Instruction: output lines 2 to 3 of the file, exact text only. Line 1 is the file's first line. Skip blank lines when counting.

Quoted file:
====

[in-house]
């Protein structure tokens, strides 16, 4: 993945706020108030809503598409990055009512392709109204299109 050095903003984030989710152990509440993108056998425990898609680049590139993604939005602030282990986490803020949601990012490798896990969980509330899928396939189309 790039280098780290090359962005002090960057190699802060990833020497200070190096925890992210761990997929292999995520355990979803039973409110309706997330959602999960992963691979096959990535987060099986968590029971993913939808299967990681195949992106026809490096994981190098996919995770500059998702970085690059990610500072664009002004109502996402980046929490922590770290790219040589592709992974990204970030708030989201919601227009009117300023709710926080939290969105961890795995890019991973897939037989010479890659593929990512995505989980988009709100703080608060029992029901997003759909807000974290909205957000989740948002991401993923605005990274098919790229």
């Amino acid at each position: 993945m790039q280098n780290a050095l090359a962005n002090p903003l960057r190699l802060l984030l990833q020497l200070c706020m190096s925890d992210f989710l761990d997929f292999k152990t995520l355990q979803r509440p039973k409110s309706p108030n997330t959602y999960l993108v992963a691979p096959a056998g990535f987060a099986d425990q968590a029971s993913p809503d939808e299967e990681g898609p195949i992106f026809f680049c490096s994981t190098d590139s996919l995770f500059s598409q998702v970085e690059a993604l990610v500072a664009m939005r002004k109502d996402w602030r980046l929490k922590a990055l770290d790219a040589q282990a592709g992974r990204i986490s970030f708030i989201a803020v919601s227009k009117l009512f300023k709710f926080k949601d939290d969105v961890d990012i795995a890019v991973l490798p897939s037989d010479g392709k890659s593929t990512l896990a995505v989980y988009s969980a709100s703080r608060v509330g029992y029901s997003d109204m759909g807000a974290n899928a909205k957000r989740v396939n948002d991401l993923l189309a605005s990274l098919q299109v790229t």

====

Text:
């Protein structure tokens, strides 16, 4: 993945706020108030809503598409990055009512392709109204299109 050095903003984030989710152990509440993108056998425990898609680049590139993604939005602030282990986490803020949601990012490798896990969980509330899928396939189309 790039280098780290090359962005002090960057190699802060990833020497200070190096925890992210761990997929292999995520355990979803039973409110309706997330959602999960992963691979096959990535987060099986968590029971993913939808299967990681195949992106026809490096994981190098996919995770500059998702970085690059990610500072664009002004109502996402980046929490922590770290790219040589592709992974990204970030708030989201919601227009009117300023709710926080939290969105961890795995890019991973897939037989010479890659593929990512995505989980988009709100703080608060029992029901997003759909807000974290909205957000989740948002991401993923605005990274098919790229």
């Amino acid at each position: 993945m790039q280098n780290a050095l090359a962005n002090p903003l960057r190699l802060l984030l990833q020497l200070c706020m190096s925890d992210f989710l761990d997929f292999k152990t995520l355990q979803r509440p039973k409110s309706p108030n997330t959602y999960l993108v992963a691979p096959a056998g990535f987060a099986d425990q968590a029971s993913p809503d939808e299967e990681g898609p195949i992106f026809f680049c490096s994981t190098d590139s996919l995770f500059s598409q998702v970085e690059a993604l990610v500072a664009m939005r002004k109502d996402w602030r980046l929490k922590a990055l770290d790219a040589q282990a592709g992974r990204i986490s970030f708030i989201a803020v919601s227009k009117l009512f300023k709710f926080k949601d939290d969105v961890d990012i795995a890019v991973l490798p897939s037989d010479g392709k890659s593929t990512l896990a995505v989980y988009s969980a709100s703080r608060v509330g029992y029901s997003d109204m759909g807000a974290n899928a909205k957000r989740v396939n948002d991401l993923l189309a605005s990274l098919q299109v790229t």